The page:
GORDON SANITAIRE by Gordon Urquhart (XXV)

Fear And Loathing In Chemicals

At Pacific Chemical Systems in the late 1970s there worked a man who shall remain nameless. He was a rotter and a fiend and he had it in for me. Mumsy would have called him a bounder or a cad or even a blackguard: I used to refer to him behind his back as That Bastard, which isn’t very imaginative, but it was accurate. I know I said I wouldn’t name him, but his name was Miles Bunton, and I vowed in 1973 that I would destroy him one day[1].

My time in the embassy had come to an end and the Minister had intervened to ensure that my years of service were rewarded with an annuity. When it was explained that “Flopper” McKenzie-Smyth and I would leave his country forever, the Emir chipped in too. His wife also gave me a present (although she never told her husband about it). So I entered private enterprise for the first time in a decade with political contacts in my black book and petrodollars in my pocket and the tan of an Italian cruise ship singer from all the golf I played in the Gulf.

I was at the top of my game, and I knew I was. Within a few days I knew the names of the girls in the Pacific typing pool. The youthful sportsman, dapper in sports coats with shiny gold buttons, enormous, wide silk ties with huge knots and even wider collars appealed to the ladies. Other executives fell for my approach too. In no time I was regaling them all with tales of my antics in a technically teetotal country ruled by an absolute monarch. The chaps loved me.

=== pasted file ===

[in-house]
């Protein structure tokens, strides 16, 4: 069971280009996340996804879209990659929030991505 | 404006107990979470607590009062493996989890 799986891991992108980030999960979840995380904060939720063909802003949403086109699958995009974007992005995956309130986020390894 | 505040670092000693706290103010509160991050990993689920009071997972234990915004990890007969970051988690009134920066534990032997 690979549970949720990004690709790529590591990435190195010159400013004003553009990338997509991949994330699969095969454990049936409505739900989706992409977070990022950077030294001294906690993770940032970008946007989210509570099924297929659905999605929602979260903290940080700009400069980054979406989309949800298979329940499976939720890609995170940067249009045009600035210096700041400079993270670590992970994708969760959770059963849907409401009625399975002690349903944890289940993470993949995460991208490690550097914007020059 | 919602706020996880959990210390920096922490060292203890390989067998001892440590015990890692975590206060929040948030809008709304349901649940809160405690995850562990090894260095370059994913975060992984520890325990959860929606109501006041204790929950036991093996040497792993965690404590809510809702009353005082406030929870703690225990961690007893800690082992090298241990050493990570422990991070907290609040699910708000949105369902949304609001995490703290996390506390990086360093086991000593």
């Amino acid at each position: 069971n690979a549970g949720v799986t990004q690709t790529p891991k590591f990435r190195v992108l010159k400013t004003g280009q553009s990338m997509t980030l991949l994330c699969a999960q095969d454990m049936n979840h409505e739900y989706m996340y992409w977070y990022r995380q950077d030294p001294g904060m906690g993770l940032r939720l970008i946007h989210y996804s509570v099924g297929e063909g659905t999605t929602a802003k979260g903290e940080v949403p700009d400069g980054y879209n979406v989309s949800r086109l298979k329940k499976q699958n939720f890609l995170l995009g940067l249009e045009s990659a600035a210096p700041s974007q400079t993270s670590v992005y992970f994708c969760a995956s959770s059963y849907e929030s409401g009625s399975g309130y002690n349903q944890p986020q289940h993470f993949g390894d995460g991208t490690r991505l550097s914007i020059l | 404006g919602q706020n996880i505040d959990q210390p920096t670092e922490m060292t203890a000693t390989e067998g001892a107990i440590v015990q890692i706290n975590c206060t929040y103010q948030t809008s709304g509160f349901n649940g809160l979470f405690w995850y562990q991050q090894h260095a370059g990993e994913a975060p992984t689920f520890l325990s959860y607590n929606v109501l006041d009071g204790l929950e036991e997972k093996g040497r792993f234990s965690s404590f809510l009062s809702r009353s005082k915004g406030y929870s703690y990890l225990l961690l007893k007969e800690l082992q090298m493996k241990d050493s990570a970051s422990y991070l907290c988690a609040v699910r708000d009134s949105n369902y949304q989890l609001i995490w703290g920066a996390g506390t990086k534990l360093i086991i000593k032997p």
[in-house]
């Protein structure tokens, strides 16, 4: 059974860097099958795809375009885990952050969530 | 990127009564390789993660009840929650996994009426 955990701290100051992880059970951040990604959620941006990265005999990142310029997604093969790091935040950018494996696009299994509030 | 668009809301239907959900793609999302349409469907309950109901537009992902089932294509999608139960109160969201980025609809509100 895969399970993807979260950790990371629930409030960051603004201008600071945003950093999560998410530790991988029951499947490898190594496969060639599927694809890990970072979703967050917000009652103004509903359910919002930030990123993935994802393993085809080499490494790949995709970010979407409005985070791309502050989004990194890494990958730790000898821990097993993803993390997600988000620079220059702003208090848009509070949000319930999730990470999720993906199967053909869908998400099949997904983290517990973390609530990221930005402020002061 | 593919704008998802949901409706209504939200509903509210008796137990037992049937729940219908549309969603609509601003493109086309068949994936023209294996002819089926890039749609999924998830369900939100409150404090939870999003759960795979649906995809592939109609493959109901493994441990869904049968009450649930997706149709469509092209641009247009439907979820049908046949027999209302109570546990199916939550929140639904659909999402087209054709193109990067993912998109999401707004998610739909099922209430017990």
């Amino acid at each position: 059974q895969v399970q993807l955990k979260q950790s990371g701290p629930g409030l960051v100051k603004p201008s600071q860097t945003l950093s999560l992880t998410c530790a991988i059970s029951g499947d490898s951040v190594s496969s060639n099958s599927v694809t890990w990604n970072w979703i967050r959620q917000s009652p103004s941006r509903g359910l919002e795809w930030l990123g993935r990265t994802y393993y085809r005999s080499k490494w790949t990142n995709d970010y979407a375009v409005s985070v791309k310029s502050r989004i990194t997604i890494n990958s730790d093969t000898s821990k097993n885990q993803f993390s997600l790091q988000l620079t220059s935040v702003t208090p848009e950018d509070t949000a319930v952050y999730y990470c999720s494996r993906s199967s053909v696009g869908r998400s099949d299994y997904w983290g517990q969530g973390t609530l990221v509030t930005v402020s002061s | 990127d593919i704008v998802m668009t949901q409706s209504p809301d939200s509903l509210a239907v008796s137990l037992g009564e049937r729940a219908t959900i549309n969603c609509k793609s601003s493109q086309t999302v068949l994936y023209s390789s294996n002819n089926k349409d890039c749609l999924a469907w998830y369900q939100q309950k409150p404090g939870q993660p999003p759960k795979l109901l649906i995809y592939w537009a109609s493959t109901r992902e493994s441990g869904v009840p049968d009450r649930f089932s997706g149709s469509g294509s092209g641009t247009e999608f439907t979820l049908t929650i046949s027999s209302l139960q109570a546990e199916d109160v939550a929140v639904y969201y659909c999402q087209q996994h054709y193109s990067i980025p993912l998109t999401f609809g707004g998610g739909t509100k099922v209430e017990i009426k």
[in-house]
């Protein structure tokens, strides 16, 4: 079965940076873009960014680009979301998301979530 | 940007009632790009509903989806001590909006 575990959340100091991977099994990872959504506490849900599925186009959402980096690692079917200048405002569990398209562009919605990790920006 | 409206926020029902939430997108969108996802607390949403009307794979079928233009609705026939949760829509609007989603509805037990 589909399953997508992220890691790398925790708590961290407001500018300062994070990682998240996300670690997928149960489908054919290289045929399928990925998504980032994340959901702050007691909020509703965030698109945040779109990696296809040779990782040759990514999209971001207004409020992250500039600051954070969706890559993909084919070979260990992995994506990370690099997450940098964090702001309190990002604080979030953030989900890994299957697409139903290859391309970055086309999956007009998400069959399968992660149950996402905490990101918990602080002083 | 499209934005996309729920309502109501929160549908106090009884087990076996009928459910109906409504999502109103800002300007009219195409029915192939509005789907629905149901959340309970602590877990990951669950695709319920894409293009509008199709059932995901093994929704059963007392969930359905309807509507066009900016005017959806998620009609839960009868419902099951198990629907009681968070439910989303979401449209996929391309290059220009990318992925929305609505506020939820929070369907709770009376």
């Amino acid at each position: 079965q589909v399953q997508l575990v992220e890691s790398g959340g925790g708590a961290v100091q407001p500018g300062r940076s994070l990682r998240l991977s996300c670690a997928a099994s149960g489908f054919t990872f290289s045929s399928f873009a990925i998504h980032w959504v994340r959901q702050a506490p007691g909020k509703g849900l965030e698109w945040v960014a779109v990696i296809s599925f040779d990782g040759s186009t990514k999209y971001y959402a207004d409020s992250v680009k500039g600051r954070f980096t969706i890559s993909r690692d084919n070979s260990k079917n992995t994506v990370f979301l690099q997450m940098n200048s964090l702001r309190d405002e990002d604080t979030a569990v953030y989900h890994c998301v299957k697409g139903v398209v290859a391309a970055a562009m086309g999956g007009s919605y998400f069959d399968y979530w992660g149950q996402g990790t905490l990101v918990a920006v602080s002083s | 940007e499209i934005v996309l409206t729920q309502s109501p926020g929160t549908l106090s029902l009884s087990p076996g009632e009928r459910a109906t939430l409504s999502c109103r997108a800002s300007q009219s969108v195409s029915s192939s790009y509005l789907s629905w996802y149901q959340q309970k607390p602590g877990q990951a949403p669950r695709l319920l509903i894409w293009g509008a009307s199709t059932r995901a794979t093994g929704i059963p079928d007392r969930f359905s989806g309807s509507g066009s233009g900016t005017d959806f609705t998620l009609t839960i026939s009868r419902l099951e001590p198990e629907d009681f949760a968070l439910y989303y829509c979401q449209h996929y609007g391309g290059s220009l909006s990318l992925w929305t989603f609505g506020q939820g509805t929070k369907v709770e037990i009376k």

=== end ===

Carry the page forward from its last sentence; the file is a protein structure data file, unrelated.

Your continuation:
Except one.

Miles had been on assignment when I arrived at Pacific, and when he returned to the office a few weeks later he took an instant dislike to me. He had a pair of junior managers move into my office to share with me, which succeeded in interfering with my romantic entanglements, of which there were many. Quickly I found myself left out of important meetings, and credit was taken for deals I had put together, and the CEO, a diminutive gentleman named Anthony Hughes who I had begun calling Big Tony in the corridor, and who had referred to me as GU, now called me Mr. Urquhart and I was no longer able to barge in and talk to him in his office if I needed to. I had to make an appointment with his secretary like anyone else. His secretary Cheryl said he was always busy, so I never saw Mr. Hughes again. Not socially, anyway. My invitation to the Pacific Christmas party also mysteriously never arrived.

Soon I was on my way out. Miles was a plotter and schemer. He had been good mates with the boss. He had been the secretaries’ favourite. He had told the best stories to the chaps. And he had had the best Zapata moustache in the office, until I arrived. Mine was luxurious and droopy. Women swooned as I walked past and small boys followed me home from work. It was the best moustache anyone had ever seen. It was better than Miles’.

It was the ‘70s. Moustaches led to feuds in those days.

I twirled it as I made plans for revenge. It was silky to touch. But I never got my revenge, and it’s so long ago now.


[1] I also vowed that I would destroy his entire family, including his, as yet, unborn children. That was going too far. Blood oaths and vows of vengeance should be neat. They shouldn’t include other people, especially not families.

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Published in: on July 31, 2012 at 8:32 pm  Leave a Comment  

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